October 7, 2022
It is often thought that cats can withstand lower temperatures than humans as they have fur coats, however, this is not always true. Though cats are very adaptable animals, they can be susceptible to life-threatening conditions such as hypothermia or frostbite if the temperature outside drops too low.
So, Vet Victoria Seale has created a pre-winter cat checklist to help you keep your pet happy and safe during the coming months in London.
Booking a pre-winter cat check-up with one of our vets is a good idea to ensure your cat is healthy enough to cope with what the next few months have in store.
Victoria’s pre-winter cat checklist
Whether you have a cat who loves to be snug indoors or a cat who loves to chase birds outside, it is important to be prepared for the winter weather. Here is Victoria’s checklist to help keep your cat safe in the cold. Why not share it with other cat owners via email or social media?
- Do not lock them outside at night. When the temperature drops your cat will be at a much higher risk of developing frostbite or hypothermia – learn more about hypothermia in pets.
- Install a cat flap. If you haven’t got one already, a cat flap gives your cat the freedom to go out and more importantly, come back in when they have had enough of the cold.
- Get your cat microchipped so if they do wander off or get injured, you have a much higher chance of being reunited with them. You can also program some cat flaps to recognise only your cat’s microchip.
- Keep plenty of water inside in case outside sources freeze.
- Provide shelter for them outdoors. Your cat may want to brave the harsh temperatures, so make sure they have a sheltered spot to retreat to.
- Wipe off anything sticking to their fur or paws – this includes road grit, salt, and ice. Victoria recommends one of the best things you can do is keep them dry.
- If the weather is below 7 degrees Celsius, limit their time outdoors. Despite their layer of fur, this weather is dangerous for your cat. Restrictions like this can stress your cat out though so be sure to monitor their behaviour and let them out if they really want to go.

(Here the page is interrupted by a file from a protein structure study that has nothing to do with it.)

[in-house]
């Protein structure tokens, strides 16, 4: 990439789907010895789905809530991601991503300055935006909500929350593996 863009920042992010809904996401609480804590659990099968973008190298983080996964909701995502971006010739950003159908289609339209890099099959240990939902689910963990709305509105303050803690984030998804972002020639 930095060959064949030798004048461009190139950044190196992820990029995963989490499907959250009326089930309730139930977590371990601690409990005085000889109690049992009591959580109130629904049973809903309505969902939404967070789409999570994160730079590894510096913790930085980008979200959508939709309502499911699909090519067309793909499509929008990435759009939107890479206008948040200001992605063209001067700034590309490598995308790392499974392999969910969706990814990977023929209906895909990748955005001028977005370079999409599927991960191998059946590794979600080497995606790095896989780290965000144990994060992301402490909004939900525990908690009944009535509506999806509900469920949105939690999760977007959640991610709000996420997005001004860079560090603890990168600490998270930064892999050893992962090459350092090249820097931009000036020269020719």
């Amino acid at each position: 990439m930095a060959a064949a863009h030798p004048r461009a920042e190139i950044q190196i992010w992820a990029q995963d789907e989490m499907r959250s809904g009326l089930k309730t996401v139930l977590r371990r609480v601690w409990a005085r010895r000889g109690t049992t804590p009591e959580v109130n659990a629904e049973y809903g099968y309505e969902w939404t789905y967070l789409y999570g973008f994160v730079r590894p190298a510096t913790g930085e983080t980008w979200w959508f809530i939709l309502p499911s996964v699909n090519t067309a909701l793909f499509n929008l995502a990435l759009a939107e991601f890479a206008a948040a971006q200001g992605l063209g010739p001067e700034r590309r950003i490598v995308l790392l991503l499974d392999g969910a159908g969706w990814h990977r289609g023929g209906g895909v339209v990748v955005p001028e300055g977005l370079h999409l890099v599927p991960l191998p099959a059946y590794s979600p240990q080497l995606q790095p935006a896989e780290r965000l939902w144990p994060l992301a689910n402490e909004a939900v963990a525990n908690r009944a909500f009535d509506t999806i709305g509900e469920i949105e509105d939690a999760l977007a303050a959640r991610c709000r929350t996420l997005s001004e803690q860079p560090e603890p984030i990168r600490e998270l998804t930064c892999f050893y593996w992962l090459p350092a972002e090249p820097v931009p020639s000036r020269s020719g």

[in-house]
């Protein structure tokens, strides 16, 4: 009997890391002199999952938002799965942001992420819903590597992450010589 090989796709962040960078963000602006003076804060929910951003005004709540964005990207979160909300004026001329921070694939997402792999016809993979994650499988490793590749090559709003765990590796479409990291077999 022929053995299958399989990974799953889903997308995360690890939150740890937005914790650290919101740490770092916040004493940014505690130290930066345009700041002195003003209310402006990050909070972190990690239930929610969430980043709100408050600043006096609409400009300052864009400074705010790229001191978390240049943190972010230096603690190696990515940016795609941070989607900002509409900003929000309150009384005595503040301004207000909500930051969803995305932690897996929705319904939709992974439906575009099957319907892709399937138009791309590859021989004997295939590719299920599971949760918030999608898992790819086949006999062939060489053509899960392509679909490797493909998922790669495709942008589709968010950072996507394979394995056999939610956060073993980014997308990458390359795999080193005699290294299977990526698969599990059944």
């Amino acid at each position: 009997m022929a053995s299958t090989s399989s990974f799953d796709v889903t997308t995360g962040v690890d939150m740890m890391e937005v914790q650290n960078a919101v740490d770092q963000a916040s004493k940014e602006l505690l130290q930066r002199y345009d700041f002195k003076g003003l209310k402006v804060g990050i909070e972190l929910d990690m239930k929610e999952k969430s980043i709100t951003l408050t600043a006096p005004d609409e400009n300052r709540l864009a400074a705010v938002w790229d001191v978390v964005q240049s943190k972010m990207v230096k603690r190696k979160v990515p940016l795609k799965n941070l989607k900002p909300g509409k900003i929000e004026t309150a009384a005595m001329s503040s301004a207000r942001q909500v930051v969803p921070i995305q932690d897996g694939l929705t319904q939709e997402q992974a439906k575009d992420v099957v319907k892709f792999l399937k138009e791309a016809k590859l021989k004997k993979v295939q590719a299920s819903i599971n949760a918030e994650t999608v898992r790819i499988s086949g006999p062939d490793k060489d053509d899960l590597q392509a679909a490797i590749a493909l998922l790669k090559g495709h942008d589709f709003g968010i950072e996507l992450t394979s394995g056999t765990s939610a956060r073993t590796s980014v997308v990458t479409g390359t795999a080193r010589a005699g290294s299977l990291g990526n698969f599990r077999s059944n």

- Keep them entertained and enriched with toys and playtime inside.
- Use a guard on open fireplaces. As we all know, cats love to cosy-up and be warm, however they may overheat, have their fur singed, or be burnt by embers from an open fire.
- Aim to use de-icer sprays without ethylene glycol. Even a small amount of antifreeze can be fatal for a cat if ingested and annoyingly it tastes quite sweet, which attracts pets.
- Provide a private, indoor litter tray – this way your cat will hopefully think twice about heading outside to urinate or defecate. Victoria advises that you should have at least one litter tray per cat in a multi-cat household, and multiple trays if you have more than one level in your home.
- Check your vehicle before you drive. Cats tend to find warmth underneath cars or around car engines, so lure them out with treats before you set off.
- Keep your cat comfortable. Make sure they have warm blankets or a bed next to the radiator to keep them insulated – especially at night.
- Monitor their food intake. Active outdoor cats may need extra sustenance to maintain their energy levels and keep warm. However, cats who remain fairly inactive and indoors for most of the day may need fewer calories to reduce the risk of getting overweight.
Overall, the best way to protect your cat from the cold weather in London is to understand the risks of them being outside, provide the appropriate resources for them out there, as well as a safe and comfortable space for them indoors. This way, you have everything covered and can enjoy the winter season with your feline friend.
Given the option of a warm fire inside and an icy blizzard outside, our Bayswater veterinary team know what their cats would choose!
What about yours?
Share a photo of your cat and let us know if they are an outdoor winter warrior or an indoor cosy cat on our Facebook page.
For peace of mind, consider booking a pre-winter check with one of our vets.